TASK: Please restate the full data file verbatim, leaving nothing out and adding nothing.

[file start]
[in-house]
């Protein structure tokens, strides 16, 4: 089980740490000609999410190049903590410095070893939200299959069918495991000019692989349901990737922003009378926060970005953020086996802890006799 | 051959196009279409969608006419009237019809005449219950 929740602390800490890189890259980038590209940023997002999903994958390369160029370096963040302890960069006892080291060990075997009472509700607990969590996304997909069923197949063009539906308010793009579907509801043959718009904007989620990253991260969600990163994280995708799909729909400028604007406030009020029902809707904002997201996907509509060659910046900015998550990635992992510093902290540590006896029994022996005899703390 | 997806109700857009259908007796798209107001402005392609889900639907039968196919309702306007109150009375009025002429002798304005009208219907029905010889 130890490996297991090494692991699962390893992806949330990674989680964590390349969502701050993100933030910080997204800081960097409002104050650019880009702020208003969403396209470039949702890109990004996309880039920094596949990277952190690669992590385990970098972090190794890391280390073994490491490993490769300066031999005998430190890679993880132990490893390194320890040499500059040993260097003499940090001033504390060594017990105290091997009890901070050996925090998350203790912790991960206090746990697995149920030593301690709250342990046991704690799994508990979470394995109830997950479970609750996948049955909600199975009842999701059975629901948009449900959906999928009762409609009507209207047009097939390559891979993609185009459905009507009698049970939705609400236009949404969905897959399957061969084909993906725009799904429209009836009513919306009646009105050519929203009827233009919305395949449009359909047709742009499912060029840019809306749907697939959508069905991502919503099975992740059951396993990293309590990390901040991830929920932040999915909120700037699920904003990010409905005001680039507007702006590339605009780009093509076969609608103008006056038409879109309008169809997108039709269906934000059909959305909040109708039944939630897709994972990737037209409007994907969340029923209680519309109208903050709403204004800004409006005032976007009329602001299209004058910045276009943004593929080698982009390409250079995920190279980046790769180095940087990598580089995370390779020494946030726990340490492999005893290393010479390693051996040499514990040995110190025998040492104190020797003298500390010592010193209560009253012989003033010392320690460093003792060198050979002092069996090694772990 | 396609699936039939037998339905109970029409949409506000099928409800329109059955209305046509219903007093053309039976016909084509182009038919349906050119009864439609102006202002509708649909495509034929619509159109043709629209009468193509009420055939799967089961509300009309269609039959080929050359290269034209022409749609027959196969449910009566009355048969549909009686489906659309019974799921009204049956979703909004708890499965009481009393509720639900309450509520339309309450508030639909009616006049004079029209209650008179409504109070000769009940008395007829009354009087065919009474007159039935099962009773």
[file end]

[in-house]
């Protein structure tokens, strides 16, 4: 089980740490000609999410190049903590410095070893939200299959069918495991000019692989349901990737922003009378926060970005953020086996802890006799 | 051959196009279409969608006419009237019809005449219950 929740602390800490890189890259980038590209940023997002999903994958390369160029370096963040302890960069006892080291060990075997009472509700607990969590996304997909069923197949063009539906308010793009579907509801043959718009904007989620990253991260969600990163994280995708799909729909400028604007406030009020029902809707904002997201996907509509060659910046900015998550990635992992510093902290540590006896029994022996005899703390 | 997806109700857009259908007796798209107001402005392609889900639907039968196919309702306007109150009375009025002429002798304005009208219907029905010889 130890490996297991090494692991699962390893992806949330990674989680964590390349969502701050993100933030910080997204800081960097409002104050650019880009702020208003969403396209470039949702890109990004996309880039920094596949990277952190690669992590385990970098972090190794890391280390073994490491490993490769300066031999005998430190890679993880132990490893390194320890040499500059040993260097003499940090001033504390060594017990105290091997009890901070050996925090998350203790912790991960206090746990697995149920030593301690709250342990046991704690799994508990979470394995109830997950479970609750996948049955909600199975009842999701059975629901948009449900959906999928009762409609009507209207047009097939390559891979993609185009459905009507009698049970939705609400236009949404969905897959399957061969084909993906725009799904429209009836009513919306009646009105050519929203009827233009919305395949449009359909047709742009499912060029840019809306749907697939959508069905991502919503099975992740059951396993990293309590990390901040991830929920932040999915909120700037699920904003990010409905005001680039507007702006590339605009780009093509076969609608103008006056038409879109309008169809997108039709269906934000059909959305909040109708039944939630897709994972990737037209409007994907969340029923209680519309109208903050709403204004800004409006005032976007009329602001299209004058910045276009943004593929080698982009390409250079995920190279980046790769180095940087990598580089995370390779020494946030726990340490492999005893290393010479390693051996040499514990040995110190025998040492104190020797003298500390010592010193209560009253012989003033010392320690460093003792060198050979002092069996090694772990 | 396609699936039939037998339905109970029409949409506000099928409800329109059955209305046509219903007093053309039976016909084509182009038919349906050119009864439609102006202002509708649909495509034929619509159109043709629209009468193509009420055939799967089961509300009309269609039959080929050359290269034209022409749609027959196969449910009566009355048969549909009686489906659309019974799921009204049956979703909004708890499965009481009393509720639900309450509520339309309450508030639909009616006049004079029209209650008179409504109070000769009940008395007829009354009087065919009474007159039935099962009773």